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Beverly Hills, California, United States
Eli Kantor is a labor, employment and immigration law attorney. He has been practicing labor, employment and immigration law for more than 36 years. He has been featured in articles about labor, employment and immigration law in the L.A. Times, Business Week.com and Daily Variety. He is a regular columnist for the Daily Journal. Telephone (310)274-8216; eli@elikantorlaw.com. For more information, visit beverlyhillsimmigrationlaw.com and and beverlyhillsemploymentlaw.com


Thursday, February 23, 2017

Fear of the future: DREAMers and Trump's immigration guidance

By Kimberly Hefling
February 22, 2017

DACA IS SAFE (FOR NOW), BUT ‘DREAMERS’ ARE NERVOUS: The two immigration guidance memos released by the Trump administration on Tuesday give federal officials the latitude to potentially deport millions of immigrants, but the crackdown left in place an Obama-era policy that protects undocumented immigrants who were brought to the U.S. as children. Nevertheless, the guidelines issued by the administration made clear that all “removable aliens” could be subject to immigration enforcement, and White House Press Secretary Sean Spicer said the fate of former President Barack Obama’s Deferred Action for Childhood Arrivals program is uncertain. But the broad expansion of targets for deportation provided by the new guidance, and the fact that a DACA recipient remains in federal custody in Washington state, have advocates worried about whether so-called “DREAMers” are actually safe from arrest or deportation — with or without DACA in place.

— Attorneys are asking a federal judge to issue a declaratory judgment that the Dreamer in federal custody is constitutionally protected from deportation by DACA — a ruling that would have broad ramifications for the more than 750,000 people protected by the program. The legal team representing Daniel Ramirez Medina, a 23-year-old DACA recipient arrested at his father’s Seattle-area home earlier this month, has filed new documents in federal court arguing that immigration officials violated his constitutional rights and discriminated against him “because of his Mexican heritage and the fact that he has a tattoo — neither of which are crimes in the United States.”

— A federal judge ruled last week that Ramirez must argue for his release in immigration court, but his attorneys now contend that Ramirez and other Dreamers have constitutionally protected rights by virtue of their acceptance in DACA and that, as a result, the matter of Ramirez’s arrest should be resolved in federal district court. “Dreamers and their loved ones across the nation have been thrust into a state of panic and fear, and have begun questioning the integrity of the promises made to them under the DACA program,” the updated lawsuit says.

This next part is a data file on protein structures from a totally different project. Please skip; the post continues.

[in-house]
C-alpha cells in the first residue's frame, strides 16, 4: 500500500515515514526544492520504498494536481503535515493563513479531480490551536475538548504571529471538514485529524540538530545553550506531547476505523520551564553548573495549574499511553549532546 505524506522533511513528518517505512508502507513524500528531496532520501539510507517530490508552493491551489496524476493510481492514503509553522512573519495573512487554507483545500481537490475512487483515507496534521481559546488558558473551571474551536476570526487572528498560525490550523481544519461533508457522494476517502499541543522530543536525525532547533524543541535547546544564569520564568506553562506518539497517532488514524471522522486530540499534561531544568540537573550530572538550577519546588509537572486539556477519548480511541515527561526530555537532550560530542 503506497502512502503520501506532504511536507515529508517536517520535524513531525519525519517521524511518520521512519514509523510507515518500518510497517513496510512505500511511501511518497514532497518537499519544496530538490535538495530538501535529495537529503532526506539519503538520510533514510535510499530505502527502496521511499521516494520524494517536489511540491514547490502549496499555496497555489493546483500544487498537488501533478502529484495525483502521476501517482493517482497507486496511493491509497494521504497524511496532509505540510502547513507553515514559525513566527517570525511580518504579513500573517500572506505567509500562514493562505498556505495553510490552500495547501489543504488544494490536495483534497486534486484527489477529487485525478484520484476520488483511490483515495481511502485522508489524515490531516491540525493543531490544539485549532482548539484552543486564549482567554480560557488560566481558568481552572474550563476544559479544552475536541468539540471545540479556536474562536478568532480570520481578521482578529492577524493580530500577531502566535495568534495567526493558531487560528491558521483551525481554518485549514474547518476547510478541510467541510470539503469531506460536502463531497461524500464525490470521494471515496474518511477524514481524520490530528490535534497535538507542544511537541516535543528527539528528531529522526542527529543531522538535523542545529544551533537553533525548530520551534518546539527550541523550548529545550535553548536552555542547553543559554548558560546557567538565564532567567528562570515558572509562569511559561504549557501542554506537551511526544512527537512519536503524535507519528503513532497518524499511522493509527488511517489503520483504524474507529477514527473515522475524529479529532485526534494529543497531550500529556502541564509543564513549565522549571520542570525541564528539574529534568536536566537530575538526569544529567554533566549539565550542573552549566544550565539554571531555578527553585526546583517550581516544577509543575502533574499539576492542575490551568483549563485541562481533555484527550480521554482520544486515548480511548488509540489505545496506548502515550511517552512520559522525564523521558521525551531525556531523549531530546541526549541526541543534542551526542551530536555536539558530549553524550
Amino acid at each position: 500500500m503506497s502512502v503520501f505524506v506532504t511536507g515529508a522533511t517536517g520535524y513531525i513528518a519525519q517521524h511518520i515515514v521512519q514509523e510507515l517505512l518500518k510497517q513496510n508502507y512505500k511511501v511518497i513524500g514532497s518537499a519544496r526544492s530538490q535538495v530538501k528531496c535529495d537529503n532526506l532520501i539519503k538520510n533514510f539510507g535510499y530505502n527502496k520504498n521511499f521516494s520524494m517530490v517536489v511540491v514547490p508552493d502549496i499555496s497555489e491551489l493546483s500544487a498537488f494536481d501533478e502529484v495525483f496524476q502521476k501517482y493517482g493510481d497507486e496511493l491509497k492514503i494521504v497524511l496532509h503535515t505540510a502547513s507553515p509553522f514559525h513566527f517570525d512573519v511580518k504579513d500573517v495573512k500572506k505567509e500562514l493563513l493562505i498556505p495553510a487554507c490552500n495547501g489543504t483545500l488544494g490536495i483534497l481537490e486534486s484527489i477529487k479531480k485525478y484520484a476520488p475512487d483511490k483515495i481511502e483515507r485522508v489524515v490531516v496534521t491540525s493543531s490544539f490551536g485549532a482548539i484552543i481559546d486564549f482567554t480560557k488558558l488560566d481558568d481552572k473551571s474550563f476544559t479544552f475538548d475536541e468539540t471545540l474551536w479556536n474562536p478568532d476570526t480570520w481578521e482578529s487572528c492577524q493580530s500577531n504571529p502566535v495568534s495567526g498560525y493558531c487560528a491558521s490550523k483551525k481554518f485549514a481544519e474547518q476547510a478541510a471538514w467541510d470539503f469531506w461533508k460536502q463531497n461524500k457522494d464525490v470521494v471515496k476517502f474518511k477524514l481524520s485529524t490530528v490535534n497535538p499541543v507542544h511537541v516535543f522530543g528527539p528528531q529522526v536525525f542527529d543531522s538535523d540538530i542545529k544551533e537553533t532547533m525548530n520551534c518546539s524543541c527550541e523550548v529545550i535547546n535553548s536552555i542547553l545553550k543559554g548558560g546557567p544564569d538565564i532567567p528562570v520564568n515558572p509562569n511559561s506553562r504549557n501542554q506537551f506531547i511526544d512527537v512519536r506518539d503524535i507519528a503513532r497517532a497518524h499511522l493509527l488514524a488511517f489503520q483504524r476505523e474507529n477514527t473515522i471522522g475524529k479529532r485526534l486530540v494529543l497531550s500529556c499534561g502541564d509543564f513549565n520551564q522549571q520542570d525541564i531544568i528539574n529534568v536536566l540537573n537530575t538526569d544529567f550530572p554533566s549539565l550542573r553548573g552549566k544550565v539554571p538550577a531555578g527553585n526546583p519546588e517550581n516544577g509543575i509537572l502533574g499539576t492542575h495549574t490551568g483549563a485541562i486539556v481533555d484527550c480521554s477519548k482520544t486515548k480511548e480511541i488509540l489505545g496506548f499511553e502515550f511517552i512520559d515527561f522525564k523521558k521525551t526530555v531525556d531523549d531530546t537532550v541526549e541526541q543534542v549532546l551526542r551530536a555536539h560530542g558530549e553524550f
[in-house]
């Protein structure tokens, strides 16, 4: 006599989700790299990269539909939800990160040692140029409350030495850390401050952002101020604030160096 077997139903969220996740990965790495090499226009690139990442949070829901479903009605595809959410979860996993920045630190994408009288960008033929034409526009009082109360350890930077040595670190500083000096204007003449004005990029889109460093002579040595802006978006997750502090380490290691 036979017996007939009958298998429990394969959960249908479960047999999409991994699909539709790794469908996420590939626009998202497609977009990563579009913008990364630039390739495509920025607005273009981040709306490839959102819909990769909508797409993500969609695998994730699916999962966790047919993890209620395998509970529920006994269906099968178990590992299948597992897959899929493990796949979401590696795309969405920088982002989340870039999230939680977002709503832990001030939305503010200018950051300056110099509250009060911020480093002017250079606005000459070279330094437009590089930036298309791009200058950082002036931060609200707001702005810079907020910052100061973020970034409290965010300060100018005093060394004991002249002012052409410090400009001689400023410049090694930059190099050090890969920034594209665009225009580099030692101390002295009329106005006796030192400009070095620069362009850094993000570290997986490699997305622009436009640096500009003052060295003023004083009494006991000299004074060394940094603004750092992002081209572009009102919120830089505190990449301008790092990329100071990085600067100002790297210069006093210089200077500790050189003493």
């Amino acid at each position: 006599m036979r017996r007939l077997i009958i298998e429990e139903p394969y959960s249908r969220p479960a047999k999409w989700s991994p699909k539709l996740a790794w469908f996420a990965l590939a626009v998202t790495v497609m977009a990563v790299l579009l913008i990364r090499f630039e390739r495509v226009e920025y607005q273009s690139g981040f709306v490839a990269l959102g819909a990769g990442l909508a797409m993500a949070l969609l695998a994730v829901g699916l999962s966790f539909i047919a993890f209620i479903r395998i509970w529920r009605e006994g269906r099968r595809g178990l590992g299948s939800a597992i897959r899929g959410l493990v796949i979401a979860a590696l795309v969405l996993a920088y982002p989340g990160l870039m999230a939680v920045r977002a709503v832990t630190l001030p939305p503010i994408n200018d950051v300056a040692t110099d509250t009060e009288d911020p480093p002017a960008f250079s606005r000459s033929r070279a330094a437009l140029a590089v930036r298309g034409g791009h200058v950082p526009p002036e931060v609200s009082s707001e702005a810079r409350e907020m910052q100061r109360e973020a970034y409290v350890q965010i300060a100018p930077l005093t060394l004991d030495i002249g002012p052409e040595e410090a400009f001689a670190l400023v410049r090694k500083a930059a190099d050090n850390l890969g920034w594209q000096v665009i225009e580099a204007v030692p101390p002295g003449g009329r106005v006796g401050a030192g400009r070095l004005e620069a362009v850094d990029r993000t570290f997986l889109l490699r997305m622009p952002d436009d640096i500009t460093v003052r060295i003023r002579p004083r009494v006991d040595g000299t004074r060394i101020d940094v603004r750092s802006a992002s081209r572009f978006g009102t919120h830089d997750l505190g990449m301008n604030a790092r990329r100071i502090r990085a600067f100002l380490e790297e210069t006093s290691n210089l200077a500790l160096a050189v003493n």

— Those concerns were echoed in a letter that Tom Torlakson, California’s superintendent of public instruction, and Lupita Cortez Alcal√°, executive director of the California Student Aid Commission, sent to school leaders. “Fear among undocumented students has kept many from filling out an application for the California Dream Act, which allows undocumented students to receive state financial aid,” the letter said.

— Spellings joins the fray: The latest voice urging President Donald Trump to save DACA is Margaret Spellings, the former Education secretary who is now president of the University of North Carolina system. “With immigration policy thrown into disarray, these students are paralyzed, uncertain whether they can safely continue their studies,” Spellings wrote in a Washington Post op-ed. “The lives and dreams of these students were never meant to be a political statement — they just want the chance to live honestly in the only home they’ve ever known.”

TRUMP ACTION OR NOT, ACLU MAKING MOVE IN GRIMM CASE: Sean Spicer signaled Tuesday that the Trump administration will soon take action on an Obama directive aimed at extending to transgender students legal protections under Title IX, the federal law that prohibits sex-based discrimination in federally funded education programs. Advocates who’ve talked to administration sources expect Trump to scrap the directive, especially since the issue of transgender student rights is due before the Supreme Court next month, in the case of a Virginia transgender high school senior, Gavin Grimm.

— The American Civil Liberties Union, representing Grimm, said it plans to file a brief this week arguing that it’s critical for the high court to provide clarity on whether the protections against “sex-based discrimination” under Title IX include gender identity — even if Obama’s guidance is rescinded. Grimm, who identifies as a boy, sued his school district for the right to use the boy’s bathroom at his high school under Title IX. The Obama administration held that Title IX protected transgender students, including providing them with the right to use bathrooms in alignment with their gender identities.

— SCOTUS is set to consider two questions in the Grimm case: whether the Obama administration's interpretation of the law is correct and whether it was right for a lower court to defer to that interpretation. But if the Trump administration rescinds Obama’s directive, it could kick the case back to a lower court.

For more information, go to:  www.beverlyhillsimmigrationlaw.com

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